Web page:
Affordable Care Act’s Unaffordable Taxes
The President and his surrogates have always denied that the health care reform law raises taxes, despite the ‘penalty’ levied on those who fail to comply with the individual mandate. The Supreme Court recently ruled that the mandate is only constitutional as a tax, proving those claims to be false on their face. Now that it has been upheld by the Court, it seems that the IRS is prepared to go forward collecting dozens of new or higher taxes.
Many of those taxes are going to have a huge impact on the middle class. The detested individual mandate has now become a tax penalty on those who “choose” to go without health insurance. Of course, few people truly choose not to have health insurance; most who don’t simply can’t afford it. The Affordable Care Act won’t fix this problem; in fact it will only make it significantly worse.
It’s typical of the way government programs work, but the most likely outcome seems to be that many of the poor will qualify for expanded Medicaid subsidies that will get them insurance fulfilling their tax obligations. The middle class probably won’t be allowed to sign up for those things, but they will be paying for them. Individuals or families who can’t afford coverage complying with the regulatory burden of PPACA will be zapped with tax penalties that can go up into the thousands of dollars, just to add insult to injury.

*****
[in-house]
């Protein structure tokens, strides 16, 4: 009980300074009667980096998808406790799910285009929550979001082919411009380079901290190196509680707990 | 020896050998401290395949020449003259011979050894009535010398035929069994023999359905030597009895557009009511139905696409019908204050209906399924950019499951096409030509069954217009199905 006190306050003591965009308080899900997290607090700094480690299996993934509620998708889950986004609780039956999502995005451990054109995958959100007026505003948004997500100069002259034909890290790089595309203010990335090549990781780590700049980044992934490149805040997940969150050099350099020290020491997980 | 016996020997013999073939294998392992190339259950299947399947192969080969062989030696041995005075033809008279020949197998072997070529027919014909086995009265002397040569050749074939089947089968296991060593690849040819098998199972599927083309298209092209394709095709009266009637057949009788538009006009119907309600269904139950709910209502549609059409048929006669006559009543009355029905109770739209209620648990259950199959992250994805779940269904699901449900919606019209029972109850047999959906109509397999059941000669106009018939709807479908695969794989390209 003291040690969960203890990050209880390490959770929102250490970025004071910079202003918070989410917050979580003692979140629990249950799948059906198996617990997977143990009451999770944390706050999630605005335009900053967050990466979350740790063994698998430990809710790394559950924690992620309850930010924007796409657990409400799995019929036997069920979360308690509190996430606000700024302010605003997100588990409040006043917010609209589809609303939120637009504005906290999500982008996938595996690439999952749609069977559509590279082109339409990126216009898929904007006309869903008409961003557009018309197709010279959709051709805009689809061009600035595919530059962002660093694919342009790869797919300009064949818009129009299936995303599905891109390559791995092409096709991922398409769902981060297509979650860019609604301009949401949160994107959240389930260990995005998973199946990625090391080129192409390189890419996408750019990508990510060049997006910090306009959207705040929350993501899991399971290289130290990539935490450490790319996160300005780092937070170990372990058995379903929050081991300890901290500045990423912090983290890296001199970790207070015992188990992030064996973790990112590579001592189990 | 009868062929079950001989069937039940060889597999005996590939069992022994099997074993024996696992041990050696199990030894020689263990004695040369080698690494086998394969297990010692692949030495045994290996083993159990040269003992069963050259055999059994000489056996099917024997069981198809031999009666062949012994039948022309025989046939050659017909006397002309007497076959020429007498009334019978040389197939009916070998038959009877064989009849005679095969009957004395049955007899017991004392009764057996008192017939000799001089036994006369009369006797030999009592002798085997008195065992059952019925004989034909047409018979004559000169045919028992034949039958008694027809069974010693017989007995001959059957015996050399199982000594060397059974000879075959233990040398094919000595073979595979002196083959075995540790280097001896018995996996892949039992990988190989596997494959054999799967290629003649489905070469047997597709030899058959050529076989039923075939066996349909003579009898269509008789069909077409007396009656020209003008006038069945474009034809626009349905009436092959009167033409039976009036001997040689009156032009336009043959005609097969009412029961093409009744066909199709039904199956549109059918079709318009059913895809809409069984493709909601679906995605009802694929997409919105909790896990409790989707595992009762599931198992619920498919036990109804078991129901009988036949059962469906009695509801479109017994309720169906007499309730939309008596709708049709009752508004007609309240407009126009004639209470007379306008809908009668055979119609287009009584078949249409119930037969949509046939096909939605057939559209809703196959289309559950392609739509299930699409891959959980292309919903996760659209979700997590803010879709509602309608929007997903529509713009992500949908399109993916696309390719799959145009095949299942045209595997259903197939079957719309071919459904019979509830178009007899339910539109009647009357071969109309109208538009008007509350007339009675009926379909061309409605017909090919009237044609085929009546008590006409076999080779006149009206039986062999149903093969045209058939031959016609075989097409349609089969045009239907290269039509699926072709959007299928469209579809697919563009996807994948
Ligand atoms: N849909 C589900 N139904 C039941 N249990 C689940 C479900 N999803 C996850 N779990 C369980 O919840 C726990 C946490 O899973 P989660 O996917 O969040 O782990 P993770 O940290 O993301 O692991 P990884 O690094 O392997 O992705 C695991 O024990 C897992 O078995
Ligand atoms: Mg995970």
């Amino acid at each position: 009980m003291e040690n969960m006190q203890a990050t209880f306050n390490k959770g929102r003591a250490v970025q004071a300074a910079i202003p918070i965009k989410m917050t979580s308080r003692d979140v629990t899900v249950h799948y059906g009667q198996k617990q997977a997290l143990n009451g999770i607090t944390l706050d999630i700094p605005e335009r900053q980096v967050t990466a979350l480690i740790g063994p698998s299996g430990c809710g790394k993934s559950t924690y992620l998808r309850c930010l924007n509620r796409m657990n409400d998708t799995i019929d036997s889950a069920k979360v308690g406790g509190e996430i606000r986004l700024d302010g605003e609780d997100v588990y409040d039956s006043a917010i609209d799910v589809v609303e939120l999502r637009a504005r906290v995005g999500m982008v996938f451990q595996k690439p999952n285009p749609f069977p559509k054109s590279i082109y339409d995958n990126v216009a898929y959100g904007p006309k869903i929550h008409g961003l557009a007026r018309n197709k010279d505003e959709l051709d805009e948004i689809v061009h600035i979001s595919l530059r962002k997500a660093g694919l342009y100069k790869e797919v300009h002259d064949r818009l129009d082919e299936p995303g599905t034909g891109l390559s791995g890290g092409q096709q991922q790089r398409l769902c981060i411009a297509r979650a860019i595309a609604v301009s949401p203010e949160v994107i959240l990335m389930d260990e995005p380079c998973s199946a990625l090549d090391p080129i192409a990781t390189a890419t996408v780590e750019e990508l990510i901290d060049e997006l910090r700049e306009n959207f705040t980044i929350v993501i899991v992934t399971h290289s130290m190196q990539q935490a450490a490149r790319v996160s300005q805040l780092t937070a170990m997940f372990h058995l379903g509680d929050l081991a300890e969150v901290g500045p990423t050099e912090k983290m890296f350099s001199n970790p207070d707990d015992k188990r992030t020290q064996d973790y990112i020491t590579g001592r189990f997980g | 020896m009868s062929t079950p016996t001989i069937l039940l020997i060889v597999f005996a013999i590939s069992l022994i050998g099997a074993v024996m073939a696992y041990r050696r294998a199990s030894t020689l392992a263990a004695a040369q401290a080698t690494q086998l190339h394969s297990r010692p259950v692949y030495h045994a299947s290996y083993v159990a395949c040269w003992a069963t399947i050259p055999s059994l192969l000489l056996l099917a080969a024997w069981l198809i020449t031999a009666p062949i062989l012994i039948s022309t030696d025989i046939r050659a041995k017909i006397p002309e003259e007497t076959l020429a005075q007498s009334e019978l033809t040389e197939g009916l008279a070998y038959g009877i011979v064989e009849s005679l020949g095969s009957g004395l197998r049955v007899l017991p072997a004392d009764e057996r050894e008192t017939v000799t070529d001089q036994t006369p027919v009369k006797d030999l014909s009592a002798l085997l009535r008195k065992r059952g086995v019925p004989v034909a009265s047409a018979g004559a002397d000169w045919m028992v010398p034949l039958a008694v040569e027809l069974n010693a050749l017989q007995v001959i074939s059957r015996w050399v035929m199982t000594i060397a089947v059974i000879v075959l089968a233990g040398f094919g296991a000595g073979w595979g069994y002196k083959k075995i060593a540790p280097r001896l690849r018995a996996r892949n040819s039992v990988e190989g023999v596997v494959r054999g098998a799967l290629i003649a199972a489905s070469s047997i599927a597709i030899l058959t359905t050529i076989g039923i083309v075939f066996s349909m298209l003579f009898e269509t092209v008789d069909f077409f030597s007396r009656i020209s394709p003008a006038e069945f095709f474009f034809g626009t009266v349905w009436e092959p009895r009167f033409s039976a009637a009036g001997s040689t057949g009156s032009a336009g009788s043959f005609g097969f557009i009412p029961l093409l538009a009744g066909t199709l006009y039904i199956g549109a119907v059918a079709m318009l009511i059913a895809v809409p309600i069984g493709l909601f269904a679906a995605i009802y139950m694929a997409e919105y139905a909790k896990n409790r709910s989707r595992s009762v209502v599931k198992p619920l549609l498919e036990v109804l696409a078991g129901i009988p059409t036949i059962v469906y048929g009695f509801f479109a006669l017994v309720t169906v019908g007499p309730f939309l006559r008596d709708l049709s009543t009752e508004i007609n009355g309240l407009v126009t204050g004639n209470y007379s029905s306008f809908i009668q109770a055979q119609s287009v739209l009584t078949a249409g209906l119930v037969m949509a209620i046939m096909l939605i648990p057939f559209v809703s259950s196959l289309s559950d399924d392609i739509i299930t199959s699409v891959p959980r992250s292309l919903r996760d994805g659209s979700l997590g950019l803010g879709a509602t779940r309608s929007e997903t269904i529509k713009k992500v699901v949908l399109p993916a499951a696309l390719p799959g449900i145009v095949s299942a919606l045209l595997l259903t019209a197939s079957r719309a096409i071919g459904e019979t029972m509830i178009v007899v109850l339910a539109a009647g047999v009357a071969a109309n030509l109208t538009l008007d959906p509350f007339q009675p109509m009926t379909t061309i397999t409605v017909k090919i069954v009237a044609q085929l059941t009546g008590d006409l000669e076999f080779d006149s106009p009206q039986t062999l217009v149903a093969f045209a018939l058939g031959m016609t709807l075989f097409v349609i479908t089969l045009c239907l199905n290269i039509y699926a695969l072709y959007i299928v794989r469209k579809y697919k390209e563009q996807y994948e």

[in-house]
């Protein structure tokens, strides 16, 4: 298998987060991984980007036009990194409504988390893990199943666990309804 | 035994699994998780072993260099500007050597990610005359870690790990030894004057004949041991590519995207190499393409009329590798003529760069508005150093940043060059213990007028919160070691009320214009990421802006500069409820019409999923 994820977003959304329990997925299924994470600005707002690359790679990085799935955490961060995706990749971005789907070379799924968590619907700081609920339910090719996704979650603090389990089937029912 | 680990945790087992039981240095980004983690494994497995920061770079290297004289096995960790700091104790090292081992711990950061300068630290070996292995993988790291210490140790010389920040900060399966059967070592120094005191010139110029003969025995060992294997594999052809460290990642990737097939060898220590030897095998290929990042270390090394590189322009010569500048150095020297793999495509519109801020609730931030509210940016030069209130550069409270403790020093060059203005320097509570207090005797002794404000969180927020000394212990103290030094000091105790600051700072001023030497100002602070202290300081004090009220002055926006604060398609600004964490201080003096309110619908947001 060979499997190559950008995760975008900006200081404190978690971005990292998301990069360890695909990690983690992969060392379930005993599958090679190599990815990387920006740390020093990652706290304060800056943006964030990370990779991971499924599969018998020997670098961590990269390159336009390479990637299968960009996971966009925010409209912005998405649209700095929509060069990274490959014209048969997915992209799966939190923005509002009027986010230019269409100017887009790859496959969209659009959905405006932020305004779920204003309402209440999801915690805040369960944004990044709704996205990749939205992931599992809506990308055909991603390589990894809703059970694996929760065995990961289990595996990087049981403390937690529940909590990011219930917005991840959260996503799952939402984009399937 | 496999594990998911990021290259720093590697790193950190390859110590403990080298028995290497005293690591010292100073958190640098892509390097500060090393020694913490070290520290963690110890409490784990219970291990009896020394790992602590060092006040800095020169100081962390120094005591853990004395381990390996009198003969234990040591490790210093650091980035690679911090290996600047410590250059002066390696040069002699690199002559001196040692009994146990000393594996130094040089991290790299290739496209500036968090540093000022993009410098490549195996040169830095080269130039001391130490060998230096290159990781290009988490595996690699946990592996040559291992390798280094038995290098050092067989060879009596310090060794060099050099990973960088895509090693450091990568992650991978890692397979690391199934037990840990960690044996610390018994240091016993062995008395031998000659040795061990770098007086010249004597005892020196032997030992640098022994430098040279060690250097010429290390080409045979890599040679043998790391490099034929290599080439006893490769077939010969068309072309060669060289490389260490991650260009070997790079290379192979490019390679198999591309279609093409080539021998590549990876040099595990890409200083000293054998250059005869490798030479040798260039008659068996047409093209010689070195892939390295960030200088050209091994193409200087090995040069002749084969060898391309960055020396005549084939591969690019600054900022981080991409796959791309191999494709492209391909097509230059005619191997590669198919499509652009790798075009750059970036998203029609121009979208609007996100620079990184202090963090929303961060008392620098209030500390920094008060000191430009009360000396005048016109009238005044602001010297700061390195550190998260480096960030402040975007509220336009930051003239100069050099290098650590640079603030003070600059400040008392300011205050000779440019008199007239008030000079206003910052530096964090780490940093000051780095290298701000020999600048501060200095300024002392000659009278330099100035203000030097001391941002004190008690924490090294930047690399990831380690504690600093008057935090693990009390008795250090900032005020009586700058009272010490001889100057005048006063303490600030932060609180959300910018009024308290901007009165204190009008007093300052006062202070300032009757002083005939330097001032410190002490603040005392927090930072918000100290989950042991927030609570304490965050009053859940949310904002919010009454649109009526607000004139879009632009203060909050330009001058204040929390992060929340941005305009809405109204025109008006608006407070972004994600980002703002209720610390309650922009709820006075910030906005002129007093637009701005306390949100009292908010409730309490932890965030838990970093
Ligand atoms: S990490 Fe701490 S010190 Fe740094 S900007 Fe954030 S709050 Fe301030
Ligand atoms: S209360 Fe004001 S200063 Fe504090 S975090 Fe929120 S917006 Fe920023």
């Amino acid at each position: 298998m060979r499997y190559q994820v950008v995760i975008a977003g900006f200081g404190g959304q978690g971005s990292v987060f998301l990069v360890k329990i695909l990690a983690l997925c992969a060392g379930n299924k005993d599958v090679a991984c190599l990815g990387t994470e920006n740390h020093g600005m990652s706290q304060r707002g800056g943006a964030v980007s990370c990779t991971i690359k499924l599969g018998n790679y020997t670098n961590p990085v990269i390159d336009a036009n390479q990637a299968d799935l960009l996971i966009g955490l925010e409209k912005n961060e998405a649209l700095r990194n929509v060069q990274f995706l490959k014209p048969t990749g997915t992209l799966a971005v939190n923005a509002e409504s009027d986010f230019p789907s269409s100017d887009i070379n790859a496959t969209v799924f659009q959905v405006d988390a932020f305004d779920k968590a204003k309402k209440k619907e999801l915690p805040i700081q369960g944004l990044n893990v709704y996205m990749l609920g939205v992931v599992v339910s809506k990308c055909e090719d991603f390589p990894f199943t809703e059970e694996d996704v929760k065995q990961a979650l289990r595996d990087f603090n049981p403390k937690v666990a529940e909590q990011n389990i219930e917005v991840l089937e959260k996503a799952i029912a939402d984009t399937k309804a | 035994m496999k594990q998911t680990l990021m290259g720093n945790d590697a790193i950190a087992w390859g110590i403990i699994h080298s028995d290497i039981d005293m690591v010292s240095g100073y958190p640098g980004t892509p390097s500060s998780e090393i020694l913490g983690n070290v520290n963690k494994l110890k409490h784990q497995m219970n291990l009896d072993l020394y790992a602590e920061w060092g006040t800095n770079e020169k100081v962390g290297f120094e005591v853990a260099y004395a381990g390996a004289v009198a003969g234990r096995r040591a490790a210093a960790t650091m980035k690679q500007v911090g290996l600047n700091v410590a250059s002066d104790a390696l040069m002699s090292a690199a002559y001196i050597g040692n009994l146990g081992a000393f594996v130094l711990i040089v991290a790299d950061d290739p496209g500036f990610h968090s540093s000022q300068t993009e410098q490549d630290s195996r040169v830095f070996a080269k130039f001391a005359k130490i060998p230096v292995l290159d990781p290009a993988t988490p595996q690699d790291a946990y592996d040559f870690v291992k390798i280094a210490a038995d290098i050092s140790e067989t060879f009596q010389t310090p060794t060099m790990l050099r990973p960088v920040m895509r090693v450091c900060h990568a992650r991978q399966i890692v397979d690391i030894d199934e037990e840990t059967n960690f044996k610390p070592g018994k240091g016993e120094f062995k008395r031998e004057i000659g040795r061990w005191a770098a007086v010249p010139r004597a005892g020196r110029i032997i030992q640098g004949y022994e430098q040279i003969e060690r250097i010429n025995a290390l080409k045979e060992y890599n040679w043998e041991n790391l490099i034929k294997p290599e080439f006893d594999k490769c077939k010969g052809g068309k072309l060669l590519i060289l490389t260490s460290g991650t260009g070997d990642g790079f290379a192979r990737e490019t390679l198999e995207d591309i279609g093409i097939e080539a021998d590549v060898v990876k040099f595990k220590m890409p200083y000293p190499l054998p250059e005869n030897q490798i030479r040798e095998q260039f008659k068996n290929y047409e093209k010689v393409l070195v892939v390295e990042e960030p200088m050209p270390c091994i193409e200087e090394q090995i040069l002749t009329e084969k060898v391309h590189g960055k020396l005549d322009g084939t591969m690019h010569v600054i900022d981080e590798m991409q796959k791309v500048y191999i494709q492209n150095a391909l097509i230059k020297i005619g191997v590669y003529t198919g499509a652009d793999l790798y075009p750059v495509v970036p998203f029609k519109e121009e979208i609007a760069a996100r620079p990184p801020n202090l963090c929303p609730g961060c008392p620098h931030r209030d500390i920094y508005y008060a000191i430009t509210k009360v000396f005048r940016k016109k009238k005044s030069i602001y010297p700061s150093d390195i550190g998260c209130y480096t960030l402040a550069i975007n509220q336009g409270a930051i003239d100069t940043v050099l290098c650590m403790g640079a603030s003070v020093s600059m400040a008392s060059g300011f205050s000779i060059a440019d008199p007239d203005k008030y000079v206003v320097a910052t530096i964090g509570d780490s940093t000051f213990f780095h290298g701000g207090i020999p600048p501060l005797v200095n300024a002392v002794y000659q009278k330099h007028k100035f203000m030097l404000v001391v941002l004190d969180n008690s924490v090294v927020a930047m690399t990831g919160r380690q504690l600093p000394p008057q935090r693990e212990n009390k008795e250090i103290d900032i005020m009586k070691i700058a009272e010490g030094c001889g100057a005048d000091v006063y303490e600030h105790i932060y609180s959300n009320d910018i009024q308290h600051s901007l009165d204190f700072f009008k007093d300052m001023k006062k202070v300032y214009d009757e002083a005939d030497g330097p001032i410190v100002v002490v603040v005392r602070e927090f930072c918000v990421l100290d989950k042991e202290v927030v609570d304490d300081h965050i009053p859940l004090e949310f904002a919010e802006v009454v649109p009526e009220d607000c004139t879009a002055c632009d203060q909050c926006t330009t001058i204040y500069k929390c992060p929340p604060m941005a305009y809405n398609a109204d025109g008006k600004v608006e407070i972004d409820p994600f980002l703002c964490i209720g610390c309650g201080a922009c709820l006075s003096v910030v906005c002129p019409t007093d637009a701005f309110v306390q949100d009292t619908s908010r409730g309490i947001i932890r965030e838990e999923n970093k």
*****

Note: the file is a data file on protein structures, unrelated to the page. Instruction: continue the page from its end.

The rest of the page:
There are a handful of new taxes aimed at reducing the attractiveness of alternatives to participating in the exchanges or signing up for a government program. Increased tax penalties on Health Savings Accounts and Flexible Spending Accounts will make it more difficult for those who like to pay out of pocket for health care or have special needs children. For some reason, so-called “Cadillac” health care plans will also be taxed at a rate of 40%, even though that seems inimical to the stated goals of the law’s supporters.
All of this, and White House Press Secretary Jay Carney says, “It’s a penalty, because you have a choice. You don’t have a choice to pay your taxes, right?” The distinction might be important for purposes of public relations, but in terms of logic it constitutes a false dichotomy. Make no mistake, the penalty is a tax. And it will affect the middle class, despite the President’s claims to the contrary.